Human remains believed to belong to liberation war fighters have been discovered by artisanal miners in an abandoned 32-metre- deep copper mineshaft in Odzi, Manicaland.


The human remains were found wrapped in plastic, which are said to have been sprinkled with acid before they were thrown into the mineshaft.

Germans were said to have undertaken mining activities in the area before the liberation war.

When The Herald visited the place in Chiwere, Odzi, villagers were busy helping members of the Fallen Heroes of Zimbabwe Trust (FHZT) to exhume the remains from the mineshaft.

Fallen Heroes of Zimbabwe Trust chairperson Mr Anyway Chinyani said although they could not quantify the remains, indications were that there was a large number of people who were thrown into the shaft.

“I went down the shaft and we discovered that there a number of people who were thrown into the mineshaft,” he said. “We managed to exhume a few, but indications are that there are many more.”

“We discovered that they were wrapped in groups of four or five and then sprinkled with acid before being thrown into the mining shafts,” he said. “We believe some of them were chimbwidos and mujibhas and they were still at tender ages as they were caught while trying to cross into Mozambique.”

Mr Chinyani appealed for assistance to exhume the bodies.

“As the Trust, we have challenges in the tools to use,” he said. “There are certain things that we need for us to exhume bodies from these shafts. We are sometimes faced with transport challenges and there are many other things that are needed for reburial of these bodies.”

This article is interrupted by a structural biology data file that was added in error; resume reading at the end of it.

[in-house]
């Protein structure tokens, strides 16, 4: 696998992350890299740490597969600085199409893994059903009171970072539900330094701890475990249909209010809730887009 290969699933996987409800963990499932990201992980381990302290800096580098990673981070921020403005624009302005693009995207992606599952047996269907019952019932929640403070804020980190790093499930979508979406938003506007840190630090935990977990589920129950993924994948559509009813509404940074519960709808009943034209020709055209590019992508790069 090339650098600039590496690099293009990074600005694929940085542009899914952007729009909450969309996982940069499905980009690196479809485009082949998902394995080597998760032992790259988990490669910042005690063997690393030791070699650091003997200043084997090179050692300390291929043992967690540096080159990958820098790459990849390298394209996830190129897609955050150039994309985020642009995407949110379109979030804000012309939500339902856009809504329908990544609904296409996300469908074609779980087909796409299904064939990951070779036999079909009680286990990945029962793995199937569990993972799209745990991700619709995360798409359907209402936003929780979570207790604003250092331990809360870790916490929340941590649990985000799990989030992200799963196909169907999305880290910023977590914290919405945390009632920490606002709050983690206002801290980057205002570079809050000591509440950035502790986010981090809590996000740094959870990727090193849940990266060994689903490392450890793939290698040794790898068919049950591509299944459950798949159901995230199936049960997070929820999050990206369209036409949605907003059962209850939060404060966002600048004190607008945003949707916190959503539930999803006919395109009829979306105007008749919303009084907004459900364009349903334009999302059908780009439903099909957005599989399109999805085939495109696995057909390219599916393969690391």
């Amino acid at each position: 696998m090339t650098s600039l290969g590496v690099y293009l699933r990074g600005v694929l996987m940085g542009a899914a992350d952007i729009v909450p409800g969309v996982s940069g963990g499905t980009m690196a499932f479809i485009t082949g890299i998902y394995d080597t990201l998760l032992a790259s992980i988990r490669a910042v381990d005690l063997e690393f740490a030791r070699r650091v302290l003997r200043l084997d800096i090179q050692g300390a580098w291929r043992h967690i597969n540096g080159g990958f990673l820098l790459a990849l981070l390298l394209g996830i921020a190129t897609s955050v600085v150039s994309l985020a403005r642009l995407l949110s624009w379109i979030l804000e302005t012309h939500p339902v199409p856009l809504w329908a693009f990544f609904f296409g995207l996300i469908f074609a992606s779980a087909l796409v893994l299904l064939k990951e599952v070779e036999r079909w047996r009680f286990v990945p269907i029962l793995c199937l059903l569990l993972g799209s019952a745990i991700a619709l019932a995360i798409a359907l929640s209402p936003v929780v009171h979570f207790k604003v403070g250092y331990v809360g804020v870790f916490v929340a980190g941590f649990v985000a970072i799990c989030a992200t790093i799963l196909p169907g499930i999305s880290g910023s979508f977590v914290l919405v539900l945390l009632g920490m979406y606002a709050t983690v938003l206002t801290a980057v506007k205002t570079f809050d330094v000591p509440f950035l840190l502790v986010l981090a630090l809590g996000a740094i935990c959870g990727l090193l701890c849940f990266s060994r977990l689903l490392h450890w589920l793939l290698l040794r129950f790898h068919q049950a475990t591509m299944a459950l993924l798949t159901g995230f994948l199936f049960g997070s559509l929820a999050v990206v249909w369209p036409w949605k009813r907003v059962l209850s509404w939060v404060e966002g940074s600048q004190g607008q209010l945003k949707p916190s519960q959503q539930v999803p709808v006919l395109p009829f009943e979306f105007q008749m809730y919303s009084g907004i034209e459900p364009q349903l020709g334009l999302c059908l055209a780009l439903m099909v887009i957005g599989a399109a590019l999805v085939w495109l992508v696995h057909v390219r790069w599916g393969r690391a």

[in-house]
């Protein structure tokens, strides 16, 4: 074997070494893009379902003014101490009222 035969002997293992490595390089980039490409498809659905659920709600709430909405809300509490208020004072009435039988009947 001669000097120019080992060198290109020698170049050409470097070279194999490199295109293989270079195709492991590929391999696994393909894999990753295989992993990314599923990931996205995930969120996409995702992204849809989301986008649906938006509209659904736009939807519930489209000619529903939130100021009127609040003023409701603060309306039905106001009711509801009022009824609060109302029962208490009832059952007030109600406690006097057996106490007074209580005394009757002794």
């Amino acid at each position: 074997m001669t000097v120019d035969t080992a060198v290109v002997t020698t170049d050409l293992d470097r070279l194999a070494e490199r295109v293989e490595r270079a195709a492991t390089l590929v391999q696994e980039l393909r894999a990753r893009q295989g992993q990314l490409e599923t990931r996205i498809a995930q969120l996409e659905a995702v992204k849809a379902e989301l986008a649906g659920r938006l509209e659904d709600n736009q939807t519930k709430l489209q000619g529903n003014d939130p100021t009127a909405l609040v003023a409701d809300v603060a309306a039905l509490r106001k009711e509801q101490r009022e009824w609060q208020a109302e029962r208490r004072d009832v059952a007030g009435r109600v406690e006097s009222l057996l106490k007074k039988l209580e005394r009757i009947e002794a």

Minister of State for Manicaland Provincial Affairs Cde Monica Mutsvangwa, aherself a veteran of the armed struggle, said the discovery of the remains showed that there was a lot which needed to be done regarding the healing of wounds arising from the liberation struggle.

“This shows us that the healing, which was supposed to have been done starting 1980 to free people to express and open up on what happened during the war liberation, was not yet over,” she said.

“It does not mean we do not have people who are still living today who know areas or shafts where comrades, chimbwidos and mujibhas were dumped during the war.

“As Zimbabweans, even from the explanation on how these remains were found, it shows God and the land’s ancestors will not rest until the healing is done.”

Minister Mutsvangwa called for unity and respect for freedom fighters that died during the war.

She donated some clothing and promised to continue supporting those undertaking the exhumation process.

Zanu-PF Mutare Central constituency aspiring candidate Cde Nancy Saungweme, a former fredom fighter, also assisted with foodstuffs.